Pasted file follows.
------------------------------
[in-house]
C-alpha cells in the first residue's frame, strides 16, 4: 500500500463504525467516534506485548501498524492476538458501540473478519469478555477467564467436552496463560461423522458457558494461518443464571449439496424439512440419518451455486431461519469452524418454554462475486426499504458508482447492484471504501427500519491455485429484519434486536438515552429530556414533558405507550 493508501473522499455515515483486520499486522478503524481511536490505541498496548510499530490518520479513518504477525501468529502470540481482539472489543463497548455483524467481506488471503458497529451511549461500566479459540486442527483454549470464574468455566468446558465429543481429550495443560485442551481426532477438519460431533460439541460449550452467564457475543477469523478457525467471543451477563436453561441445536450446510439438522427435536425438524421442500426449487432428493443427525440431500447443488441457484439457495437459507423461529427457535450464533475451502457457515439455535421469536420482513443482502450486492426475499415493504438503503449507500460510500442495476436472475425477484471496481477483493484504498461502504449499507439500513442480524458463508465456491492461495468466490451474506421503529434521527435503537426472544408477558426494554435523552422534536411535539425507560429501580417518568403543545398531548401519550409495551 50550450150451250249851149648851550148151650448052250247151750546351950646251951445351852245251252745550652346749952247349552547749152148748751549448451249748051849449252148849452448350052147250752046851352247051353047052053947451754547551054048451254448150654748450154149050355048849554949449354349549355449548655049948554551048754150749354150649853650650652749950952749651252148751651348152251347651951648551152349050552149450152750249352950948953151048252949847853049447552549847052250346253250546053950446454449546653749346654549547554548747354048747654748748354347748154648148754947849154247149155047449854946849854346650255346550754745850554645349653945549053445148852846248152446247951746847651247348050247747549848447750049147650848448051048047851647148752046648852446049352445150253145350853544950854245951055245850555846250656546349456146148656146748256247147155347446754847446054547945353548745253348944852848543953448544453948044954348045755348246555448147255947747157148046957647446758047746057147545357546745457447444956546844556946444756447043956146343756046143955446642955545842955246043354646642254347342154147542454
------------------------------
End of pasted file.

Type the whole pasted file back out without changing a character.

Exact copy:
[in-house]
C-alpha cells in the first residue's frame, strides 16, 4: 500500500463504525467516534506485548501498524492476538458501540473478519469478555477467564467436552496463560461423522458457558494461518443464571449439496424439512440419518451455486431461519469452524418454554462475486426499504458508482447492484471504501427500519491455485429484519434486536438515552429530556414533558405507550 493508501473522499455515515483486520499486522478503524481511536490505541498496548510499530490518520479513518504477525501468529502470540481482539472489543463497548455483524467481506488471503458497529451511549461500566479459540486442527483454549470464574468455566468446558465429543481429550495443560485442551481426532477438519460431533460439541460449550452467564457475543477469523478457525467471543451477563436453561441445536450446510439438522427435536425438524421442500426449487432428493443427525440431500447443488441457484439457495437459507423461529427457535450464533475451502457457515439455535421469536420482513443482502450486492426475499415493504438503503449507500460510500442495476436472475425477484471496481477483493484504498461502504449499507439500513442480524458463508465456491492461495468466490451474506421503529434521527435503537426472544408477558426494554435523552422534536411535539425507560429501580417518568403543545398531548401519550409495551 50550450150451250249851149648851550148151650448052250247151750546351950646251951445351852245251252745550652346749952247349552547749152148748751549448451249748051849449252148849452448350052147250752046851352247051353047052053947451754547551054048451254448150654748450154149050355048849554949449354349549355449548655049948554551048754150749354150649853650650652749950952749651252148751651348152251347651951648551152349050552149450152750249352950948953151048252949847853049447552549847052250346253250546053950446454449546653749346654549547554548747354048747654748748354347748154648148754947849154247149155047449854946849854346650255346550754745850554645349653945549053445148852846248152446247951746847651247348050247747549848447750049147650848448051048047851647148752046648852446049352445150253145350853544950854245951055245850555846250656546349456146148656146748256247147155347446754847446054547945353548745253348944852848543953448544453948044954348045755348246555448147255947747157148046957647446758047746057147545357546745457447444956546844556946444756447043956146343756046143955446642955545842955246043354646642254347342154147542454